It would appear that not much has changed since the times of Samuel but that would be wrong.


We live on the other side of the most significant historic event.


God came among us in the person of Jesus Christ to show us how to love, how to live, how to serve, how to heal, how to feed, how to respond to hunger, how to be human, how to be the person God created us to be so that we could continue the work of the prophets.


Right now, in the midst of all the ugliness, we are hearing God’s voice.


We are being challenged by Jesus to claim what we truly believe.


As Christians, we are being called to act during very challenging times.


Last week, I was in Washington DC participating in the week-long Festival of Homiletics. The title of the festival was "The Politics of Jesus." The festival began with a protest at the Capitol with the Poor People’s Campaign. The festival ended with a gathering at the National City Christian Church, taking to the streets, participating in a candlelight procession and vigil at the steps of the White House.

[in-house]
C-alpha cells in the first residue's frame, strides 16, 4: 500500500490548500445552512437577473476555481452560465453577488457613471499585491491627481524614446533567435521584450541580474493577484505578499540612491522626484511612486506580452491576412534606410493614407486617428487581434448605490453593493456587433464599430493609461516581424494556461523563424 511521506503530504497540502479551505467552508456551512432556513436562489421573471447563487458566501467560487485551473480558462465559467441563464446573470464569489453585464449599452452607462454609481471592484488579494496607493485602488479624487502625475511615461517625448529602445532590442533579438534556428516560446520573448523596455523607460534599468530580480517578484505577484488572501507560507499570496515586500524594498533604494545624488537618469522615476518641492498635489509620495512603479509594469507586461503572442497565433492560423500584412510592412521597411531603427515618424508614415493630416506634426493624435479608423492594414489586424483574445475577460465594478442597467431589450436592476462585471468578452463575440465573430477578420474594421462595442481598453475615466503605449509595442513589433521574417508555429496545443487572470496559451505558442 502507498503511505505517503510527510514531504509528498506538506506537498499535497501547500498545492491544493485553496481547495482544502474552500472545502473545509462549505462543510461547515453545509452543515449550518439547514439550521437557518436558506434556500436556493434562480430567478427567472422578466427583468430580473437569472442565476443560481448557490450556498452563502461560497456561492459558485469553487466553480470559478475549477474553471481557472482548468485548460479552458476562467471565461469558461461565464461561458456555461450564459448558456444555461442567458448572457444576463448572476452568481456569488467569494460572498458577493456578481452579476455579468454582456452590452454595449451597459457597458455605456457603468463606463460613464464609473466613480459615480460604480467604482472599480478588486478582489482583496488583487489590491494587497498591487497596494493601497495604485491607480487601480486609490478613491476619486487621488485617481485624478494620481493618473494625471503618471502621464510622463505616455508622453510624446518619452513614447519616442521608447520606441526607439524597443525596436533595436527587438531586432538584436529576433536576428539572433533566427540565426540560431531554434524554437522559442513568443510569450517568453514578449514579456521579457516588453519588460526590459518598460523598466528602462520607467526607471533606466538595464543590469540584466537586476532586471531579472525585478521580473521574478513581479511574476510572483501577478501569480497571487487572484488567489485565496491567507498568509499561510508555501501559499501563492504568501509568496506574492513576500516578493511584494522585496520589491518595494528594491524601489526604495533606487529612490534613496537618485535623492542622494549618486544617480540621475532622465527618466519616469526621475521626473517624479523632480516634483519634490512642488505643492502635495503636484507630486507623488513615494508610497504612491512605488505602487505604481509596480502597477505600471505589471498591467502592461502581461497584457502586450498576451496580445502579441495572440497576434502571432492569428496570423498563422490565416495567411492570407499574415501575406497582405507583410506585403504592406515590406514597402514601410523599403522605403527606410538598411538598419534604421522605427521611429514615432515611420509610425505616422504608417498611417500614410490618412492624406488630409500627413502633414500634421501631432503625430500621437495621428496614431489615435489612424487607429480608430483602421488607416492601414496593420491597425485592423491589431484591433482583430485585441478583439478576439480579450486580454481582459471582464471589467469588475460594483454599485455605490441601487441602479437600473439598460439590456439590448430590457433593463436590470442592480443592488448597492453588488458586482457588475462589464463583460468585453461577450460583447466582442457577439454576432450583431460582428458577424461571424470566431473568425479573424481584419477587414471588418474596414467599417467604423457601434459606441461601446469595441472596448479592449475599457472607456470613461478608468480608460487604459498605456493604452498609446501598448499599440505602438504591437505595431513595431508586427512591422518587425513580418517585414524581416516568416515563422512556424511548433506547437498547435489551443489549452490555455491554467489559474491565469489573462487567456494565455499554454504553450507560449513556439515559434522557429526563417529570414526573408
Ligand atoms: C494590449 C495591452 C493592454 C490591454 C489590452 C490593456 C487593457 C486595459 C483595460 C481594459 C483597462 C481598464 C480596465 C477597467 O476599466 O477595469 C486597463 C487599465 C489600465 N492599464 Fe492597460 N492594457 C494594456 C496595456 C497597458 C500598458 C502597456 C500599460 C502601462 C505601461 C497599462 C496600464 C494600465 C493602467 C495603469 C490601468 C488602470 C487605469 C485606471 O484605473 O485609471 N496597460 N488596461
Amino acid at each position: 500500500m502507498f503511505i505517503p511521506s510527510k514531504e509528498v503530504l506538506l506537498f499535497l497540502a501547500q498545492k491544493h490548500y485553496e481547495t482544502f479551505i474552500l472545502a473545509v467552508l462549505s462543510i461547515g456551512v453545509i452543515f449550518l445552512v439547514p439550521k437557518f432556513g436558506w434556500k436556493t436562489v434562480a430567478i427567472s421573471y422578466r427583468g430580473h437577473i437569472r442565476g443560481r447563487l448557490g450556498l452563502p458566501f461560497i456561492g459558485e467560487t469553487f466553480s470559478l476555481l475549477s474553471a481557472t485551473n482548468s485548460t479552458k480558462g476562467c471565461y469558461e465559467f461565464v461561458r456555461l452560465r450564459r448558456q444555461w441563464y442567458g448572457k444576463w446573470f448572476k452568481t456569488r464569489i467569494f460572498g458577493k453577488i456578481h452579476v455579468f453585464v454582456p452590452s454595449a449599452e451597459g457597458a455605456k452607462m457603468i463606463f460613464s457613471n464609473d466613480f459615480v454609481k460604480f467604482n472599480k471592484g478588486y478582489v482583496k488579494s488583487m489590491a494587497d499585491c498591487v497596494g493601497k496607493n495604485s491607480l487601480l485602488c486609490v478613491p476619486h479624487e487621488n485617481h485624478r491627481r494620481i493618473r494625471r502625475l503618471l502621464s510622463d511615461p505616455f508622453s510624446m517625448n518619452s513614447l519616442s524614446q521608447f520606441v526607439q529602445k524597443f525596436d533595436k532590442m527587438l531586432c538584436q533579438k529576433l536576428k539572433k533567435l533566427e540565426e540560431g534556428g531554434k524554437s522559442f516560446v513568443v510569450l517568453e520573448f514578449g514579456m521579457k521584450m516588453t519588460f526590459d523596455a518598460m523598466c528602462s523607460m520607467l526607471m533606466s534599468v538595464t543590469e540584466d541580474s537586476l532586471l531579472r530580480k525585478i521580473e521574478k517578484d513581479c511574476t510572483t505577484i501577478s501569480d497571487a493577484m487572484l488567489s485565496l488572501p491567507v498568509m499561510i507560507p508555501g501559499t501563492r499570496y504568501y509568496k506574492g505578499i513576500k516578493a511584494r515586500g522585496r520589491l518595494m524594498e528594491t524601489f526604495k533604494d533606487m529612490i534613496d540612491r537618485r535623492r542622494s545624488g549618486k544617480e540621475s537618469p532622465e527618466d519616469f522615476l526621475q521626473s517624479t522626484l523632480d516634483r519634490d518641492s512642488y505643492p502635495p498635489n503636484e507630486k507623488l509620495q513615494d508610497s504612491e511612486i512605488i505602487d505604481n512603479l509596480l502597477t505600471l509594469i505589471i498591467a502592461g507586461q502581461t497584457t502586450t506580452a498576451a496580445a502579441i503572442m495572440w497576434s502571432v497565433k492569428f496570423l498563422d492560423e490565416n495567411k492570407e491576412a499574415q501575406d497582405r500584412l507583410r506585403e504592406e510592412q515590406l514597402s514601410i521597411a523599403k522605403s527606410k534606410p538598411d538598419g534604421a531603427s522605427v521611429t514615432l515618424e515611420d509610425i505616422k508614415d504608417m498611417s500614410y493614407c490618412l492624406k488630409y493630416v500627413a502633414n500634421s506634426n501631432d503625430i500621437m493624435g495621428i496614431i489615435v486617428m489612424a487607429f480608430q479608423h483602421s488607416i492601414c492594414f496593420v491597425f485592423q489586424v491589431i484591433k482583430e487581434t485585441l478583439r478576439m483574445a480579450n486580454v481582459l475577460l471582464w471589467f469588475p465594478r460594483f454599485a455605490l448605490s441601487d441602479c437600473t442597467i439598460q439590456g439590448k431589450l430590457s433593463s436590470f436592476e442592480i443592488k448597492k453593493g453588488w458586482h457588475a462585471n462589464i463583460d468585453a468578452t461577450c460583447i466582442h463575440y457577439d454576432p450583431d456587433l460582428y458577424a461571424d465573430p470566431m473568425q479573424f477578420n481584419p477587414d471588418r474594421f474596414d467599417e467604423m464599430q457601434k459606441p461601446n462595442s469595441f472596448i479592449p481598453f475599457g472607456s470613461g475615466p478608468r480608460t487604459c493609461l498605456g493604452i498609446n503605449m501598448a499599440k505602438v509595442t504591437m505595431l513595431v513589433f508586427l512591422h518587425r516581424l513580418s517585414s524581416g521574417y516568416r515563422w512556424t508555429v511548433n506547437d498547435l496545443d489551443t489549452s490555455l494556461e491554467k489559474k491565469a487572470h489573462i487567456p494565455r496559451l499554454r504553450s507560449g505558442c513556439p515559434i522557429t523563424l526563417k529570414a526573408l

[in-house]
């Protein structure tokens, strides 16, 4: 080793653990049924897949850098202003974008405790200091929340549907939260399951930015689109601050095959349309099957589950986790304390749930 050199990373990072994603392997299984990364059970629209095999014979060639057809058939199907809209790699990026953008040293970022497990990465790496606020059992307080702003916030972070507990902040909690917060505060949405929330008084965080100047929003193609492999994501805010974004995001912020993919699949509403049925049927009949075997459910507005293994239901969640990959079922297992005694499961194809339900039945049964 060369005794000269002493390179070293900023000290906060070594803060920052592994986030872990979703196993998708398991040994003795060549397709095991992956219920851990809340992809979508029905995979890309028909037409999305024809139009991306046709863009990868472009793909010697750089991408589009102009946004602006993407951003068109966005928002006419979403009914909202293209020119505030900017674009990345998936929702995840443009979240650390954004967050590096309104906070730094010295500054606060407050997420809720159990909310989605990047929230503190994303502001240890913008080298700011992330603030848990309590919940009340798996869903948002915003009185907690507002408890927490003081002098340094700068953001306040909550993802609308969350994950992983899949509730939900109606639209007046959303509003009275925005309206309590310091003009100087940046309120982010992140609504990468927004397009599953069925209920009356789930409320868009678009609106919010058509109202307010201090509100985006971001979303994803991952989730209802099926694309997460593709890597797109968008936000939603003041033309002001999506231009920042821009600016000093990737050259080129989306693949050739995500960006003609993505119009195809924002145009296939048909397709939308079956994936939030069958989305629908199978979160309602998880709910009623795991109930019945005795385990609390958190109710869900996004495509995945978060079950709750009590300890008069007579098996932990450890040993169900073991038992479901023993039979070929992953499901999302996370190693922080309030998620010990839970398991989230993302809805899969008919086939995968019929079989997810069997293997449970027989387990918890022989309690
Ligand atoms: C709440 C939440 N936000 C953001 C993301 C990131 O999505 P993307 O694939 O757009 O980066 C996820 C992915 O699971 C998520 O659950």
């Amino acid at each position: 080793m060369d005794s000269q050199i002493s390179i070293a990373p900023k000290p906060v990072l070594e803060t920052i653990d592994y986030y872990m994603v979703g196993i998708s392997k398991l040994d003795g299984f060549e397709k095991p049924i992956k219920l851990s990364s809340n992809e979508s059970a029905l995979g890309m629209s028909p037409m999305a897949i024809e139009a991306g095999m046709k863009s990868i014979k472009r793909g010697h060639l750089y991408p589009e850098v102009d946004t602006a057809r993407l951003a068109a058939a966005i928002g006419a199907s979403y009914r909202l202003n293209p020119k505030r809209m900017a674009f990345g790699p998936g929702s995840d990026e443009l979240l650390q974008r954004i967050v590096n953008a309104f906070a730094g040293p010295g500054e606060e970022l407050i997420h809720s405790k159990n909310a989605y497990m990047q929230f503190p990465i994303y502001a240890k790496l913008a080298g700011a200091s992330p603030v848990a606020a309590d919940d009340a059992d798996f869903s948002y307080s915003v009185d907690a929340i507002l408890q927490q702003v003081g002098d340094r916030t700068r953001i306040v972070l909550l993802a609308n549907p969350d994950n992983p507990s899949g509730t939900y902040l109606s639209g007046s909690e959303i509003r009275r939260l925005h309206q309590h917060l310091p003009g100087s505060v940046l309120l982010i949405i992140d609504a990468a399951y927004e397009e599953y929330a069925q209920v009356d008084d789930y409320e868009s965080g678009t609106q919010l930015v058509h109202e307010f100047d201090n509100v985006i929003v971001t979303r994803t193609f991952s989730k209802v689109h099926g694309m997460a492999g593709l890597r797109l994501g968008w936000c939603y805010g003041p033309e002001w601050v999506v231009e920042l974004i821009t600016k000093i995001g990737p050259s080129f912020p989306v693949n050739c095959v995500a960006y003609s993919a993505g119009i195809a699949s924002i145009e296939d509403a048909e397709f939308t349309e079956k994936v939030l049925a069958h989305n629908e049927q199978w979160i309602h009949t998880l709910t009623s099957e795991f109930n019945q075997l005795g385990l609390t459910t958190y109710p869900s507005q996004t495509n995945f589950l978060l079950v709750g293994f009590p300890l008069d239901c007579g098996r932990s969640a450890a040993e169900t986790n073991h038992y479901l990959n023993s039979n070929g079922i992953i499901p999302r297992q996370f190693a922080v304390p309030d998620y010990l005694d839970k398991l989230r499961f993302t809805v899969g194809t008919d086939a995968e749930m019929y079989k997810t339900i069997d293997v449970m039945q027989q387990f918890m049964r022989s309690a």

We were there to reclaim Jesus. We are being called by God to reclaim Jesus. To remember how and why God had come to live among us.


As we prepared to process to the White House, our Presiding Bishop, Michal Curry,

declared, “We are not a partisan group. We are not a left-wing group. We are not a right-wing group. We are a Jesus movement.”

The religious leaders of Reclaiming Jesus state, “We are living through perilous and polarizing times as a nation, with a dangerous crisis of moral and political leadership at the highest levels of our government and in our churches. We believe the soul of the nation and the integrity of faith are now at stake. When politics undermines our theology, we must examine that politics. The church’s role is to change the world through the life and love of Jesus Christ. When that role is undermined by political leadership, people of faith must stand up and speak out."


The Reclaiming Jesus movement, - established by 25 religious leaders from several different Christian denominations and traditions, - declares six statements of belief:


“WE BELIEVE each human being is made in God’s image and likeness. Racial bigotry is a brutal denial of the image of God in some of the children of God.